A Lesson on the Champagne Cork

The Champagne cork is a simple object with a fascinating history. The cork seems different, but is actually very similar, if not identical, to the corks used for still wine. The bark from cork trees has been used to stopper bottles since the Roman times and is still being used today.

While some believe that Dom Pérignon is the father of both Champagne and the Champagne cork, others have contested these accreditations. Either way, this is what we know about the Champagne cork.

Part of the reason Champagne was so disliked back in the day was its volatility — it was even nicknamed the devil’s wine because it was so combustible, Champagne workers would wear masks to protect their faces from corks and glass fragments. Something had to change, and so came the wine bottle attached with twine to anchor down the cork.

Although centuries have passed, and technology is far more advanced, the concept behind safely bottling Champagne has not changed. Today, we still use thick corks to lock in the carbonation along with a contraption preventing the cork from shooting off, the metal cage on top. The metal cage is crucial, without it, we would be back in the old days wearing Jason masks to protect ourselves from exploding glass bottles.

These corks that lock in the bubbles are no different from the corks used for still wines, even though Champagne corks look like little mushrooms. Turns out, all the carbonation in the Champagne bottle is what causes the cork to shapeshift.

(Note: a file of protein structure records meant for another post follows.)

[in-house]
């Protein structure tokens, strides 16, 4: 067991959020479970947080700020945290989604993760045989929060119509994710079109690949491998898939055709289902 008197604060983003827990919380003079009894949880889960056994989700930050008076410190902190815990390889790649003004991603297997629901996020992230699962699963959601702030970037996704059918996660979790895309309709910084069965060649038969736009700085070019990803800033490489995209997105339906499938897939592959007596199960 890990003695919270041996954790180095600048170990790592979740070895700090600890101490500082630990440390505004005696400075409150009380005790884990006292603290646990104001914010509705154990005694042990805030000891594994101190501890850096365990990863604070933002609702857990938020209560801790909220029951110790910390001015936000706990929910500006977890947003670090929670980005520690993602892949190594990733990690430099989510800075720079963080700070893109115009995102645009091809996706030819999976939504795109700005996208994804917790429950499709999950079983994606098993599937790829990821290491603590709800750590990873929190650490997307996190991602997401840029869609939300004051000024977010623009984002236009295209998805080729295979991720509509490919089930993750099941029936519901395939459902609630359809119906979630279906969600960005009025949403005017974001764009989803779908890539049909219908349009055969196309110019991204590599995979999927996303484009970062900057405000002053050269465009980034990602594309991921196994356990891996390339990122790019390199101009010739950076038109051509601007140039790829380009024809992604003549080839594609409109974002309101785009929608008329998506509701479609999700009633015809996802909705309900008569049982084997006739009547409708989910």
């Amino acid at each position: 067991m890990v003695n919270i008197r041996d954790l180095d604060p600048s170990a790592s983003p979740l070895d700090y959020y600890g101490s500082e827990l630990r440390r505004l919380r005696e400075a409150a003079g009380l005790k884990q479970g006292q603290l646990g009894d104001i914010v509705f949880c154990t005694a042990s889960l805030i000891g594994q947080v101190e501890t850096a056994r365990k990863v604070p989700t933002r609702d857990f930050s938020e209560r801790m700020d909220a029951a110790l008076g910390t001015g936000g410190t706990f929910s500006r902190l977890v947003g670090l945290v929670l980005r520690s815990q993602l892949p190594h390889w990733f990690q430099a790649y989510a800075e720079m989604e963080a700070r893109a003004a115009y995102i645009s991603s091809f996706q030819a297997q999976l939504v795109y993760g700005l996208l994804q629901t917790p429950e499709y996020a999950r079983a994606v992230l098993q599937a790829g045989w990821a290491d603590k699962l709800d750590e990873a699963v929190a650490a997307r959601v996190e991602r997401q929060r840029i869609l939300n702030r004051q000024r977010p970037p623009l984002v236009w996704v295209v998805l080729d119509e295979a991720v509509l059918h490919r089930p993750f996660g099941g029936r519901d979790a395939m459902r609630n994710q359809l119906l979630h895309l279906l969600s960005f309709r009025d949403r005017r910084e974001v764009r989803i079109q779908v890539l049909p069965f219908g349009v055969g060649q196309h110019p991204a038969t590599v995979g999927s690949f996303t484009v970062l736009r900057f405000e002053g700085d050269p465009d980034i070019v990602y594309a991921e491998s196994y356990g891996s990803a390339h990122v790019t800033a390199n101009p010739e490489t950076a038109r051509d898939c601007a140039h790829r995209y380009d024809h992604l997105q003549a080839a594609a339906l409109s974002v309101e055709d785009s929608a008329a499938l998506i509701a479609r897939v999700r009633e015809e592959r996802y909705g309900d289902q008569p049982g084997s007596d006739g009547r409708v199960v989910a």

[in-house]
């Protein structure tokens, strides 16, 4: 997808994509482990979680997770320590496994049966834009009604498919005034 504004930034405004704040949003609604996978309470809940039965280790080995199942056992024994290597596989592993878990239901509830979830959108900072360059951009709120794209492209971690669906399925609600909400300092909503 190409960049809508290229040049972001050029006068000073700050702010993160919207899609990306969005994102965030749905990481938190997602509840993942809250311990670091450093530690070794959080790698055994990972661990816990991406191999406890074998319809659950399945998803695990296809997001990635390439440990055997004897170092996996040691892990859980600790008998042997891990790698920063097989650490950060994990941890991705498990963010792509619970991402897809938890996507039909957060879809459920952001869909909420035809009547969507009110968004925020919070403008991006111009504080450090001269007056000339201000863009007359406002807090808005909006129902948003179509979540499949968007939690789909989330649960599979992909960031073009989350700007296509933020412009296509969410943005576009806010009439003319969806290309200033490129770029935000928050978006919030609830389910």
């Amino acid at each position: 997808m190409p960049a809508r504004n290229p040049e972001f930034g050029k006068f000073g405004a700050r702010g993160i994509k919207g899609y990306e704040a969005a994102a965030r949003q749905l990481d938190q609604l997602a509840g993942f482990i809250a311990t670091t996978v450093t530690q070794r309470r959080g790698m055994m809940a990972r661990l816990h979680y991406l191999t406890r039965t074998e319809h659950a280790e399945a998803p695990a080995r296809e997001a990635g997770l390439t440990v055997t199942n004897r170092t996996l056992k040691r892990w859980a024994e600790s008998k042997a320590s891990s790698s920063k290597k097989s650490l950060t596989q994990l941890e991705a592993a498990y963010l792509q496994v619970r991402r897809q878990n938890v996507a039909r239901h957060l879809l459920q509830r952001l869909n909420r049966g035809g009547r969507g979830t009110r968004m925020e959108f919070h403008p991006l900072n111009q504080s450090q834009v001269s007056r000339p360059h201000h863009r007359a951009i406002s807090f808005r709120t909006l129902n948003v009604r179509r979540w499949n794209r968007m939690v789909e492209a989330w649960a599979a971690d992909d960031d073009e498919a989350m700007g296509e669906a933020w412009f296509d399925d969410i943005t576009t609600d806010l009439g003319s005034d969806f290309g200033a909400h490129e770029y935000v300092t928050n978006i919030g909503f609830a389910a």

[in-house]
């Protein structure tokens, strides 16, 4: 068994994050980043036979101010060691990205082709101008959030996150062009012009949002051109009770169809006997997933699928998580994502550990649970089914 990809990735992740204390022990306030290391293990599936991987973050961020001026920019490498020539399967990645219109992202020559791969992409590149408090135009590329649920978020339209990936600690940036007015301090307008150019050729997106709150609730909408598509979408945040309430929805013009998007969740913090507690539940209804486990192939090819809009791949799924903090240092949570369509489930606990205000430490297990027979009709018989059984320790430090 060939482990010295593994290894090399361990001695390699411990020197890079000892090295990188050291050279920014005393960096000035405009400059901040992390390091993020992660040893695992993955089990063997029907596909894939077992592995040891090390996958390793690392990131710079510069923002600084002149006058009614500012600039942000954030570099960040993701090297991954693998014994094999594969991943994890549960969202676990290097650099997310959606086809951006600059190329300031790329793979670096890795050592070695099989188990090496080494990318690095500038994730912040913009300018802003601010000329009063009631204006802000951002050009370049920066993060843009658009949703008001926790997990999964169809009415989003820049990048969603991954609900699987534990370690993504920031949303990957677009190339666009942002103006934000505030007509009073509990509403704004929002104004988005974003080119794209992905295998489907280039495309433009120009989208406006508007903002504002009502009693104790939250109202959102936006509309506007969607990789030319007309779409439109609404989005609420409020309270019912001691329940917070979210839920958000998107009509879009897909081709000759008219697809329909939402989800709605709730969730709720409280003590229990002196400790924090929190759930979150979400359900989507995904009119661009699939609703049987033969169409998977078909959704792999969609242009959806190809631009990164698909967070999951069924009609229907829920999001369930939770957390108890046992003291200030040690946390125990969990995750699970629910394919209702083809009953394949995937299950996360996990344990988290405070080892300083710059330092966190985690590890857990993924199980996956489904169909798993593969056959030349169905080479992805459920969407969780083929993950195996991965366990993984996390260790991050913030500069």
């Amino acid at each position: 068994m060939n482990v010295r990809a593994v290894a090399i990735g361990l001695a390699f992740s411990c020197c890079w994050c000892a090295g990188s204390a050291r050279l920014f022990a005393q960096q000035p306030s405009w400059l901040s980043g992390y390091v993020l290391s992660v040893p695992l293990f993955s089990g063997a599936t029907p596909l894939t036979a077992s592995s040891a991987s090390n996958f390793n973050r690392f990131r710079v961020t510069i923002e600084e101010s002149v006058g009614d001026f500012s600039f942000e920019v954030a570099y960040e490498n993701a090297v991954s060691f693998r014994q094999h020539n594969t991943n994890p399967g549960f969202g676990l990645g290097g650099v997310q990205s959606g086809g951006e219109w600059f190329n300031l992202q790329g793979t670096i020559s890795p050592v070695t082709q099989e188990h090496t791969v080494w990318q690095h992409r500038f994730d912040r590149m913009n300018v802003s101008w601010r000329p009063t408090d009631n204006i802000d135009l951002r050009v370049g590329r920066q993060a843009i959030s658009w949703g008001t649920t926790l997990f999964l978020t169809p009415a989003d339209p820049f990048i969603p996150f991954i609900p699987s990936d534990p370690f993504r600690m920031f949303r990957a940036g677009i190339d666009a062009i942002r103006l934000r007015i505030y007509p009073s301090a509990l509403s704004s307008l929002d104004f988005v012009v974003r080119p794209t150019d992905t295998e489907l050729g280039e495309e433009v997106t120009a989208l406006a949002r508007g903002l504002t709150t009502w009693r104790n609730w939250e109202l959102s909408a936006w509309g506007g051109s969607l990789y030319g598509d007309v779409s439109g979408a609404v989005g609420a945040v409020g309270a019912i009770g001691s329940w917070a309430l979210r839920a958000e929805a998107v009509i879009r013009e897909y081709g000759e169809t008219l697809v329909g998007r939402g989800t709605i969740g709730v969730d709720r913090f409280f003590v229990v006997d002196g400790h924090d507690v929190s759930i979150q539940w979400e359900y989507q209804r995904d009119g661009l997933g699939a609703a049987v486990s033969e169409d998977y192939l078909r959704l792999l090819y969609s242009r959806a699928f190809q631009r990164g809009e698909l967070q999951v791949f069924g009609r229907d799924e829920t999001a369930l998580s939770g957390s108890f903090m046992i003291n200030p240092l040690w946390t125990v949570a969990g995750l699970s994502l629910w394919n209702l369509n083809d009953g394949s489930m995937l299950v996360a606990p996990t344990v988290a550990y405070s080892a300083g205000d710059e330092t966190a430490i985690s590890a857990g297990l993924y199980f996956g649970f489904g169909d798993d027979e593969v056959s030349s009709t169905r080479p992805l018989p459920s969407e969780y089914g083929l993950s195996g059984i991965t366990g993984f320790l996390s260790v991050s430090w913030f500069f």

But how does that cork even get in there? Let’s back up. Cork is very malleable and is squished very tightly, smaller than the diameter of the bottle’s neck, and inserted two-thirds of the way into the bottle. The cork expands to fit the neck, trapping in all the bubbly-goodness.

Because there is such a high amount of CO2, the third of the cork sticking out of the bottle absorbs the carbonation and swells into the dome shape we’re familiar with. The rest of the cork sitting in the neck of the bottle maintains its straight form, but as soon as it’s freed, it expands back to its pre-compressed shape. This is why we see a fat cork once we pop open a Champagne bottle.

So, the next time you pop open a bottle of bubbly, even if it’s after reading this, give the cork some love. Notice how it much it changed shape. Thank it for doing its job and for keeping all those bubbles nice and safe for you.


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